So about a month ago a girl Named Alexandra Wallace put a video out talking about Asians in the library. Observe
Okay, so here at UCLA it's finals week.
So we know that I'm not the most politically correct person so don't take this offensively. I don't mean it toward any of my friends I mean it toward random people that I don't even know in the library. So, you guys are not the problem.
The problem is these hordes of Asian people that UCLA accepts into our school every single year, which is fine. But if you're going to come to UCLA then use American manners.
So it used to really bug me but it doesn't bother me anymore the fact that all the Asian people that live in all the apartments around me -- their moms and their brothers and their sisters and their grandmas and their grandpas and their cousins and everybody that they know that they've brought along from Asia with them - comes here on the weekends to do their laundry, buy their groceries and cook their food for the week. It's seriously, without fail. You will always see old Asian people running around this apartment complex every weekend. That's what they do. They don't teach their kids to fend for themselves. You know what they don't also teach them, is their manners.
Which brings me to my next point. Hi, in America we do not talk on our cell phones in the library. I swear every five minutes I will be -- okay, not five minutes, say like fifteen minutes -- I'll be in like deep into my studying, into my political science theories and arguments and all that stuff, getting it all down, like typing away furiously, blah blah, blah, and then all of a sudden when I'm about to like reach an epiphany... Over here from somewhere, "Ooooh Ching Chong Ling Long Ting Tong, Ooohhhhh."
Are you freaking kidding me? In the middle of finals week? So being the polite, nice American girl that my momma raised me to be, I kinda just gave him what anybody else would do that kinda like, [puts finger up to lips in a "shh" motion]. "You know it's a library, like, we're trying to study, thanks!" And then it's the same thing five minutes later. But it's somebody else, you know -- I swear they're going through their whole families, just checking on everybody from the tsunami thing. I mean I know, okay, that sounds horrible like I feel bad for all the people affected by the tsunami, but if you're gonna go call your address book like you might as well go outside because if something is wrong you might really freak out if you're in the library and everybody's quiet like you seriously should go outside if you're gonna do that.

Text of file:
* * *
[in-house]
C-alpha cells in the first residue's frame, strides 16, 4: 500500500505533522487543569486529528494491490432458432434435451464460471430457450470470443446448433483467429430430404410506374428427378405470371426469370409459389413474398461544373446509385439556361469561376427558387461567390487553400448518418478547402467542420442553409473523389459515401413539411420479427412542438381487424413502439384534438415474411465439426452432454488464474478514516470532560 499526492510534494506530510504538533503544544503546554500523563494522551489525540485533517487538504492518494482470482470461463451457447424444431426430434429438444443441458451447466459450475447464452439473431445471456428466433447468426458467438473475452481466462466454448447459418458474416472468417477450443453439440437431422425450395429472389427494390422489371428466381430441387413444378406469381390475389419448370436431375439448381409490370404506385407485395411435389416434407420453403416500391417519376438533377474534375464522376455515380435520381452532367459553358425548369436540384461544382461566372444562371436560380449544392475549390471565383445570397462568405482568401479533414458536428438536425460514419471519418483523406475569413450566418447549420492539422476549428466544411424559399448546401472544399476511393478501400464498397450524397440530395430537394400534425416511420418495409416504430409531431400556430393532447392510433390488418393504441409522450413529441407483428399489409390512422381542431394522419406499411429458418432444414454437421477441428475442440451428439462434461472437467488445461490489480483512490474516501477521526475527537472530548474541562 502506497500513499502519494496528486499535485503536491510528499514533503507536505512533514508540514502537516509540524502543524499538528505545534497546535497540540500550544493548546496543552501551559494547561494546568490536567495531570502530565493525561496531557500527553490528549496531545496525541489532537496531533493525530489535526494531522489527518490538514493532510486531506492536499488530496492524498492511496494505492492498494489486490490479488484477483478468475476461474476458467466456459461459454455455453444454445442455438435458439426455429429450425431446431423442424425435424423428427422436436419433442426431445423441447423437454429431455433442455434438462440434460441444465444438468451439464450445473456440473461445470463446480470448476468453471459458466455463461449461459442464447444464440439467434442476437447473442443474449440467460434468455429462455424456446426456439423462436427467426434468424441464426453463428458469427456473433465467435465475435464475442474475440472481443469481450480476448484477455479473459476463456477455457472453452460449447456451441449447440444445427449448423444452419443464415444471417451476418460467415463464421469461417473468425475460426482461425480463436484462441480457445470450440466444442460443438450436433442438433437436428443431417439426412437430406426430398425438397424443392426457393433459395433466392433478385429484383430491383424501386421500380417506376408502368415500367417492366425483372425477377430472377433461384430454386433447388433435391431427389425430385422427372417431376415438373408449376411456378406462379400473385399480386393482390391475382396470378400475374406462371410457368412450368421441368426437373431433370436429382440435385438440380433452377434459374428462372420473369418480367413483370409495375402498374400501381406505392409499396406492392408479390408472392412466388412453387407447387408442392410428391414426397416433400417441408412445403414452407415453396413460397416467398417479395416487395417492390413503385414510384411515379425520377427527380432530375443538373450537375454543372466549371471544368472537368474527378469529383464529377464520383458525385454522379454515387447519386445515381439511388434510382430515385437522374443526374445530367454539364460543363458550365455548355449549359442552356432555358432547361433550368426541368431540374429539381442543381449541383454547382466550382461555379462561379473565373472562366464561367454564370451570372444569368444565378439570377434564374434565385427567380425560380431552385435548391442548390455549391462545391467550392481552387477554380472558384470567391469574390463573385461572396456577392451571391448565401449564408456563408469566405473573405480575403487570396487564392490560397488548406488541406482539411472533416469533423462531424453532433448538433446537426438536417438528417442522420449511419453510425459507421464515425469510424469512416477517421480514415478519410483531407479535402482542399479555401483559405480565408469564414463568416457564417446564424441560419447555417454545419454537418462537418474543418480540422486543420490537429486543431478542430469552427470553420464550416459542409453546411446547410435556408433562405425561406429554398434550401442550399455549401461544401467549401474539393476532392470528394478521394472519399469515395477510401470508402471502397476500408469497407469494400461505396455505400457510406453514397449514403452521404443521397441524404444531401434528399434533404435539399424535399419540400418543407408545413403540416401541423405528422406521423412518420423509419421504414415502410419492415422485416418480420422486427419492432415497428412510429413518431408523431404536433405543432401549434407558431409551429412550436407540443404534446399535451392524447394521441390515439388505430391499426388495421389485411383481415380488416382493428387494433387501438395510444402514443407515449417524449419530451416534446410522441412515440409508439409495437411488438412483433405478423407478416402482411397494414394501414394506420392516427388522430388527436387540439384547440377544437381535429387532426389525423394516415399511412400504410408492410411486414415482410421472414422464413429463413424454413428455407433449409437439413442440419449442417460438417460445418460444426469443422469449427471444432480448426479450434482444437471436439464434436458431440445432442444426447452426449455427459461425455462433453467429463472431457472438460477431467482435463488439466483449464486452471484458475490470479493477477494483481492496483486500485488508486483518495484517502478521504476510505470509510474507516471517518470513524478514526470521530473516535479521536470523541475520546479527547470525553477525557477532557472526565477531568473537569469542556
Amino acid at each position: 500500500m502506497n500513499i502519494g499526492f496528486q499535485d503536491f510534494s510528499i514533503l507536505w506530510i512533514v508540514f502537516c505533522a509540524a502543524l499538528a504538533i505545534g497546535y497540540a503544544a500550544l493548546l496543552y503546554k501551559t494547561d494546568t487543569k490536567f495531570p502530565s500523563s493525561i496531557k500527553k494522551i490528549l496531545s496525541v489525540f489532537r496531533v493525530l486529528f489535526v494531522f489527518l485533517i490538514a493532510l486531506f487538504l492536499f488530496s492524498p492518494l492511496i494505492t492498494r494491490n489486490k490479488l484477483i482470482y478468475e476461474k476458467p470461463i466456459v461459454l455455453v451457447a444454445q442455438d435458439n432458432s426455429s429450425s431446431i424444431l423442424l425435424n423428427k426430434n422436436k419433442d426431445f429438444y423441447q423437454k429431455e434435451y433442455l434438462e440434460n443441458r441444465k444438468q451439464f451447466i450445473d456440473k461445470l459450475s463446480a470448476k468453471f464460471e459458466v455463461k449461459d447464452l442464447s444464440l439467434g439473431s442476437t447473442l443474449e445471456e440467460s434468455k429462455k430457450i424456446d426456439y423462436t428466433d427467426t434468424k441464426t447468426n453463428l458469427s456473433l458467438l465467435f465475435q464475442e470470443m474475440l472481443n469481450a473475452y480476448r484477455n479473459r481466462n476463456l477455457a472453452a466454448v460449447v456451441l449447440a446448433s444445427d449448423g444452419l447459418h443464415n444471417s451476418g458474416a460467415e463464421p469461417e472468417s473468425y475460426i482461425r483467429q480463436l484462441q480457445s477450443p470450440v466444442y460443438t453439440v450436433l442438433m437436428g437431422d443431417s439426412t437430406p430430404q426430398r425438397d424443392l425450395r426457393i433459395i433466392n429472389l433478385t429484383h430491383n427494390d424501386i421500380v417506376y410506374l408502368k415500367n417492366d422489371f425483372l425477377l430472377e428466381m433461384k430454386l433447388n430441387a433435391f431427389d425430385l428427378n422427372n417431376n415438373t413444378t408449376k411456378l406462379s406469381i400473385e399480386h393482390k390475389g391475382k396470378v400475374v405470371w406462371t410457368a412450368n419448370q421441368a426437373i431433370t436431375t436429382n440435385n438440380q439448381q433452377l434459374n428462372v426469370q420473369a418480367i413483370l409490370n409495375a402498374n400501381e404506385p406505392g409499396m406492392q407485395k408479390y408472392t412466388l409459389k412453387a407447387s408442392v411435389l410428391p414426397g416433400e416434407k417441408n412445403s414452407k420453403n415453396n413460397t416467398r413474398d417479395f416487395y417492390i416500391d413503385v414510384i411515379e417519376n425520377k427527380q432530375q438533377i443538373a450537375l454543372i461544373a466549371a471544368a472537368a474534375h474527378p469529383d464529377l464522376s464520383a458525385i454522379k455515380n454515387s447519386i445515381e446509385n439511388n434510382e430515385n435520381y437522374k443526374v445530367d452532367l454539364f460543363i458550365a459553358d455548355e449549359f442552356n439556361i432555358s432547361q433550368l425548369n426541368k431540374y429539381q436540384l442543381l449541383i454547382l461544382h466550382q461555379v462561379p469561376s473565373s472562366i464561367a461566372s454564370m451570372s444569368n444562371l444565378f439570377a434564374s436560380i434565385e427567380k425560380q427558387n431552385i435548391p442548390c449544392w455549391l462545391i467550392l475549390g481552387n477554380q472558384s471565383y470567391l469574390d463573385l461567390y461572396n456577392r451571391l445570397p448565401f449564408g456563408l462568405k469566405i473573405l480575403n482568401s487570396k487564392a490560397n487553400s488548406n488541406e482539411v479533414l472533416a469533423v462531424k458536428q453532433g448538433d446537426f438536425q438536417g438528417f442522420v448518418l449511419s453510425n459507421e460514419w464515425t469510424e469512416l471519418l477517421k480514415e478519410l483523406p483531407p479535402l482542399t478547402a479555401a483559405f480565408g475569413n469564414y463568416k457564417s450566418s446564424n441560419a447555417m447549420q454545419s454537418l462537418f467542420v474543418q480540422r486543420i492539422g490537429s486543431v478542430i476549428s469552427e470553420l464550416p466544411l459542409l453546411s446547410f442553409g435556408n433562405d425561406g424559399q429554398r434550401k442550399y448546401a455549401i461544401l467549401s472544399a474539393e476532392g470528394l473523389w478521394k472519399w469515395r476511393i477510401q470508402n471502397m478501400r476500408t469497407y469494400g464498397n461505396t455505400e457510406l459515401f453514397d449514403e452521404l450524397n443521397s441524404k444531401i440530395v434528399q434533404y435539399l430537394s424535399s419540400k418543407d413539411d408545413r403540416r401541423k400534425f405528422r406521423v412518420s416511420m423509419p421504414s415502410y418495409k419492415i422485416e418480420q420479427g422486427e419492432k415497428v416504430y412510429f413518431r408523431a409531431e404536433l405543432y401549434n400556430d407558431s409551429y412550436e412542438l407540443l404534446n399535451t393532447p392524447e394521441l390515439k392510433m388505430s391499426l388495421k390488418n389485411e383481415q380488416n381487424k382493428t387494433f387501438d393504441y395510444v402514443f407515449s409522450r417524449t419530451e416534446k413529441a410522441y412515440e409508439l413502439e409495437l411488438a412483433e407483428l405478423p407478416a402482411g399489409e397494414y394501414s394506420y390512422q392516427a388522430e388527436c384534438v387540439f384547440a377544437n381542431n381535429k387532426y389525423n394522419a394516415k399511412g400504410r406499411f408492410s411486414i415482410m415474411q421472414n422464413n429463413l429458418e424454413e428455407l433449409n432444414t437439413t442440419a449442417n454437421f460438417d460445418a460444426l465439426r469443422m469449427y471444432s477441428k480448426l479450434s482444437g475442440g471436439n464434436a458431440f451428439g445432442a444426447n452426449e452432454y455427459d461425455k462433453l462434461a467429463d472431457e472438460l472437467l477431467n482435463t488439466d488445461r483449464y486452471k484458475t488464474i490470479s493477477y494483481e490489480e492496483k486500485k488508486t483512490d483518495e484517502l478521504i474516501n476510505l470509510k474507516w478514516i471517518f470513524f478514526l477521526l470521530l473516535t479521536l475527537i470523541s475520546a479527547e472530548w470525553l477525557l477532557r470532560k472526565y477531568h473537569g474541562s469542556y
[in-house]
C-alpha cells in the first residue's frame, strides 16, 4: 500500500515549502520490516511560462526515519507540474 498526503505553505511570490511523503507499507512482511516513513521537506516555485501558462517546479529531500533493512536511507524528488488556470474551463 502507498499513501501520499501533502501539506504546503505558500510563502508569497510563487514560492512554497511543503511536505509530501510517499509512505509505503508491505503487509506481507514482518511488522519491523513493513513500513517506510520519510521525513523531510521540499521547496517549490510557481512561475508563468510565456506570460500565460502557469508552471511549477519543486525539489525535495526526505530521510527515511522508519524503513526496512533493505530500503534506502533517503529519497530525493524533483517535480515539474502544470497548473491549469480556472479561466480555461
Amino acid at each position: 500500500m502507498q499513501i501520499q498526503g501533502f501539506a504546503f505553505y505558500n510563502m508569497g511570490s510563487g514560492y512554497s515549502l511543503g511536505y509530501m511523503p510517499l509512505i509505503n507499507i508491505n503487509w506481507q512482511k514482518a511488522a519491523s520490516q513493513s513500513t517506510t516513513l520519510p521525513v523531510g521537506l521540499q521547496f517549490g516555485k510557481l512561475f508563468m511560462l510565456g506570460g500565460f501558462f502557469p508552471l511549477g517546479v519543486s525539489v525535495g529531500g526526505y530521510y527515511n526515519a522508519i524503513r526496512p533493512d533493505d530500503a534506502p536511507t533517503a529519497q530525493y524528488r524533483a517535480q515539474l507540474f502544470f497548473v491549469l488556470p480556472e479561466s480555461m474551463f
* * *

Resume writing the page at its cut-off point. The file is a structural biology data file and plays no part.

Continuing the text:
So, thanks for listening, that was my rant. I just -- even if you're not Asian you really shouldn't be on your cell phone in the library but I've just never seen that happen before so thank you for listening and have a nice day.
I went to a predominately Asian and Caucasian private college called University of the Pacific that socially segregated themselves from each other. One was stereotyped as the “Bookworm Asian” group and the other was stereotyped as the “Frat white people.” It was interesting that a small school with a student population less than 5,000 would make themselves such a smaller school by segregating themselves by fraternity, sports team, race, etc. etc.